When Simon Peter realized that it was the Master, he threw on some clothes, for he was stripped for work, and dove into the sea. (John 21:7, The Message)
The failings of Peter are well-known and some of the most preached and commented-on passages in the Bible. Let’s think of a couple: 1) He steps out of the boat and walks on water… momentarily… until he sees his predicament, and “takes his eyes off Jesus”; 2) He cuts off the Roman guard’s ear (and Jesus repairs the damage); and 3) the most blatant failing — “I’ll never deny you, Lord! Never!” Of course, he denies Jesus three times, and the last time, Jesus shoots him a look and he weeps bitterly.
Jesus now dead and gone… almost. The tomb is empty. He has appeared on numerous occassions to many people, including some of his disciples. But Peter is wallowing in his failings, and after Jesus is crucified, Peter goes back to his former occupation: fisherman. His dreams are shattered.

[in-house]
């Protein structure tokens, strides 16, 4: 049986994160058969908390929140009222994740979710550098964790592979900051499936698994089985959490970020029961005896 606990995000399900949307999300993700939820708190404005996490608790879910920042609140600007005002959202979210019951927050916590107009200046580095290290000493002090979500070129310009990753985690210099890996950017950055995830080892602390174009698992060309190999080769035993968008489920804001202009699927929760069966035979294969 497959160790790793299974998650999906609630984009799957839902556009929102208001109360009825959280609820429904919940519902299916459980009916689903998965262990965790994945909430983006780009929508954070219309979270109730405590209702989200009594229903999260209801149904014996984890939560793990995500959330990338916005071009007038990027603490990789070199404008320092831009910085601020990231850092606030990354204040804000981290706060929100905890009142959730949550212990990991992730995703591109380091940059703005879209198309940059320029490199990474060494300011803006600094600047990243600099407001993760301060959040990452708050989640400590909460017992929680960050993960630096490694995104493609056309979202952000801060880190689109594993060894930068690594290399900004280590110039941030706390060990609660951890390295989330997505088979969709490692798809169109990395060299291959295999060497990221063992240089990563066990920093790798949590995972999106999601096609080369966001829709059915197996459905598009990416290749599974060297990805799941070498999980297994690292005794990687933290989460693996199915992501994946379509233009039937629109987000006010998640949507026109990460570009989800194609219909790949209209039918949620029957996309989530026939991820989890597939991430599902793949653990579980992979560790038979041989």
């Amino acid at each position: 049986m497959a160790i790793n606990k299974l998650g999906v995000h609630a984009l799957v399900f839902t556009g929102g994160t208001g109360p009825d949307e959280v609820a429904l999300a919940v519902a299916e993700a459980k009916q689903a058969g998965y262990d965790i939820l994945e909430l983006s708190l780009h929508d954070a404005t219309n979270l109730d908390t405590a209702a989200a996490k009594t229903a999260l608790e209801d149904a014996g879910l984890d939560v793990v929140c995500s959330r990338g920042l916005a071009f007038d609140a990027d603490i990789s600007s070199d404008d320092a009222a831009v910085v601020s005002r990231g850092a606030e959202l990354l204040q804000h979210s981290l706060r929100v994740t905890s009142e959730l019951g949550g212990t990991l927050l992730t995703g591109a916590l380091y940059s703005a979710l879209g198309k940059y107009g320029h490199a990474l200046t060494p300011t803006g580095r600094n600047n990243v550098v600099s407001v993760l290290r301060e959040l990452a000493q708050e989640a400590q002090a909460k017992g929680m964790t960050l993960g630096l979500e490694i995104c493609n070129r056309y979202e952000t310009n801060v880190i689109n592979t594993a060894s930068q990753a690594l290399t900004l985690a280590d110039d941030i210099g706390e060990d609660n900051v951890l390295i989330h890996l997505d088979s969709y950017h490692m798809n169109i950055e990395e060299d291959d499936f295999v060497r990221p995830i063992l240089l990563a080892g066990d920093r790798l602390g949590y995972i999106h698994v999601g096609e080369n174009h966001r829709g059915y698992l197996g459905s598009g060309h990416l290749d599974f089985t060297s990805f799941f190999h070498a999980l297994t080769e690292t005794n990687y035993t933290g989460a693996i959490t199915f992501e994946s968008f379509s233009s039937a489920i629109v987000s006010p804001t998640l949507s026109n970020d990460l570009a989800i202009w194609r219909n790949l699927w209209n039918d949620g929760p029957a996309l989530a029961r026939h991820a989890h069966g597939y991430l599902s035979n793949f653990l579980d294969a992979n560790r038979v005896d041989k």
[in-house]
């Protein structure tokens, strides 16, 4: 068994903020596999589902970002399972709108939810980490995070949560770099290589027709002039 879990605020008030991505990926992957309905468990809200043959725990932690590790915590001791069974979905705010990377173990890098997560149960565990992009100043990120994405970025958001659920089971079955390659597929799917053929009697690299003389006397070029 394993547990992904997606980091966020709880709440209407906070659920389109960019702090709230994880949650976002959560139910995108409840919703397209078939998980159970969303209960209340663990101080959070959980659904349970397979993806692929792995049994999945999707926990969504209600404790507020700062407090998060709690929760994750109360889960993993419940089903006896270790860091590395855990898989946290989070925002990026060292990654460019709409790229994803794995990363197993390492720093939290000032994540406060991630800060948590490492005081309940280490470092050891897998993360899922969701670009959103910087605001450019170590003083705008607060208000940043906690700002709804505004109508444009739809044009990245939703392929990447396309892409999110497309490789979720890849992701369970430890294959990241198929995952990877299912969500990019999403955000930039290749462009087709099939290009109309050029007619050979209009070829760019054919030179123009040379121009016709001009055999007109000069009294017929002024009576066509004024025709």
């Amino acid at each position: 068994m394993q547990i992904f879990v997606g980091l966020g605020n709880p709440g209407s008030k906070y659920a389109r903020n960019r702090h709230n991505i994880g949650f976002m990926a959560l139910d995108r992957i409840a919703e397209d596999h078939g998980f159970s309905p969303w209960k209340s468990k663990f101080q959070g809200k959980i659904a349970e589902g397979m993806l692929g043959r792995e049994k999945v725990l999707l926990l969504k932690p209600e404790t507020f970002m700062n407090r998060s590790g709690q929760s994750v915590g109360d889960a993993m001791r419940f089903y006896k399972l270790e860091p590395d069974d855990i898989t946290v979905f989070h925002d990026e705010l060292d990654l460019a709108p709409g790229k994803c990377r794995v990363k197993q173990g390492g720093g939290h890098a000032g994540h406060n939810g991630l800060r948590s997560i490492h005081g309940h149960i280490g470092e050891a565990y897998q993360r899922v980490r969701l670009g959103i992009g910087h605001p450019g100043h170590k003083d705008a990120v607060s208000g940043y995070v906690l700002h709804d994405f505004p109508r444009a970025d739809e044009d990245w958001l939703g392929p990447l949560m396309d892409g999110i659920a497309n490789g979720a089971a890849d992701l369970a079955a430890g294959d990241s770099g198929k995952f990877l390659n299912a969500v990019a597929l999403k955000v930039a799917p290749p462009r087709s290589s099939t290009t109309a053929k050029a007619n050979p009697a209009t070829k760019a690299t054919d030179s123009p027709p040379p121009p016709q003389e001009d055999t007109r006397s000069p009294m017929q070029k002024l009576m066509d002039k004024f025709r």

Peter tells those around him, as John 21 starts, “I’m going fishing.” Him and his buddies are out there throwing nets, with no success. Some backseat fisherman on the beach yells to them, “Throw your nets over here.” They catch more fish than they can handle, and John recognizes the backseat fisherman as Jesus. Now the moment of truth…
Peter recognizes Jesus, too, and what does he do?
He sits there, tail between his legs. No.
He debates with himself, “Jesus doesn’t want to see me anymore… after I let Him down so bad.” No.
He keeps fishing, pulling in the nets. No. (He leaves that for the others to mess with)
Look at the verses. After you’ve failed Jesus, is that what you’d do? Is this how you’d react?
When Simon Peter realized that it was the Master, he threw on some clothes, for he was stripped for work, and dove into the sea.
Unashamed. Unrestrained. Throw off the past failures. Jump. Dive. Back to Jesus.